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Super-prime tenancies rebound in the second half of 2020

Super-prime tenancies, that’s tenancies with a £5k+ pw rent, have seen a resurgence during the COVID-19 pandemic with the period between July and December 2020 being the most active in the past seven years.

In total there were 137 such tenancies taken out in London during 2020 – this was down 11% on the 154 taken out in 2019. However, following the onset of the pandemic this changed with 87 tenancies agreed in the last six months of the year.

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It underlines how demand has not been dented by the pandemic, according to Tom Smith, head of super-prime lettings at Knight Frank.

He said: “A big driver in recent years has been the rates of stamp duty in the sales market and it is still a big motivation for tenants.

“That rationale is still there and will arguably grow with the extra 2% surcharge that overseas buyers will have to pay from April.”

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However the market is now being hit with a lack of supply in areas such as Chelsea, Notting Hill and St Johns Wood.

Smith said that this may improve in the coming weeks as lockdown restrictions continue to ease.

He added: “We are now having conversations with owners who say they would be open to either a sale or a letting and some strong offers are coming through in the sales market now.”

By Ryan Fowler

Source: Mortgage Introducer

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Prime property remains robust throughout pandemic

The UK’s prime property market is evolving rather than suffering through the pandemic according to new data from wealth manager and private bank Coutts.

The bank’s client-data demonstrated a rise in buying activity in main homes, second homes and investment properties when compared to previous years.

Outside of London, which remains the UK’s largest prime market, the south east was the most popular area for new mortgages for main homes, particularly Kingston upon Thames, Guildford and Oxford.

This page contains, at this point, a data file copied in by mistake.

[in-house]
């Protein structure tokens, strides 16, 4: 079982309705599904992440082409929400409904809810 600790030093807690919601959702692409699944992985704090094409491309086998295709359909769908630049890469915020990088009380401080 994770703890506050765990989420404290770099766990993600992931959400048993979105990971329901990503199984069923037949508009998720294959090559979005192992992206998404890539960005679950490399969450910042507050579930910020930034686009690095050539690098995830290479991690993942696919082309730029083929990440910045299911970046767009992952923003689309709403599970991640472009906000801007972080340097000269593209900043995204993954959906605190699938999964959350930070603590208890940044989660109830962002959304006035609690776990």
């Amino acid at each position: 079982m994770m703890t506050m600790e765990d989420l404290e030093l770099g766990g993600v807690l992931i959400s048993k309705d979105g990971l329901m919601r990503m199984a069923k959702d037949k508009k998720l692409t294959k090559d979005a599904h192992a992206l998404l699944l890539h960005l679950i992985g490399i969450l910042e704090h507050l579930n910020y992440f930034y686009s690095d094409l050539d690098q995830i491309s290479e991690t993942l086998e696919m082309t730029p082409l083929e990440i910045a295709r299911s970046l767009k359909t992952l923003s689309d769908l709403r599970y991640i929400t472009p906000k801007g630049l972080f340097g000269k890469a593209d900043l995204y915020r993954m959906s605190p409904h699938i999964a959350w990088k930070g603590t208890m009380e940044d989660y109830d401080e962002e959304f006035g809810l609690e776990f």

Coutts’ data also suggests a renewed interest in the staycation with more people looking to secure a ‘home away from home’ to provide a change of scenery during lockdown.

The biggest increase in purchases during 2020 was of holiday homes, which increased by 43% in 2020 compared with the year before.

The most popular locations being the south east and south west of England, with Guildford and Tunbridge Wells proving popular in as well as West Cornwall and Gloucester.

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Peter Flavel, chief executive at Coutts, said: “I know from my conversations with our clients over the last six to eight months that many are reassessing how they live and work.

“A lot of them are looking at their homes thinking about whether they match up to their lives today.

“Our clients have found that their homes have increasingly had to become school rooms, workplaces and social spaces. It’s not surprising that they’ve been looking for more space.”

“Schools will go back, and restaurant and pubs will re-open.

“But working from home could be here to stay, and the home cinema could be about to take the place of the multi-plex in many people’s lives.

“This could make smaller properties less attractive.”

The government plans to introduce a 2% stamp duty surcharge for foreign buyers of UK residential property from 1 April, which Coutts suggests will provide added impetus for overseas investors to transact in Q1.

The stamp duty holiday deadline will also prompt strong demand in Q1 as investors rush to beat the deadline, according to the bank.

Across prime London, there are 16.2% more properties under offer now compared to a year ago, and Coutts believes a lot of this demand is being driven by buyers looking to transact before the SDLT holiday ends.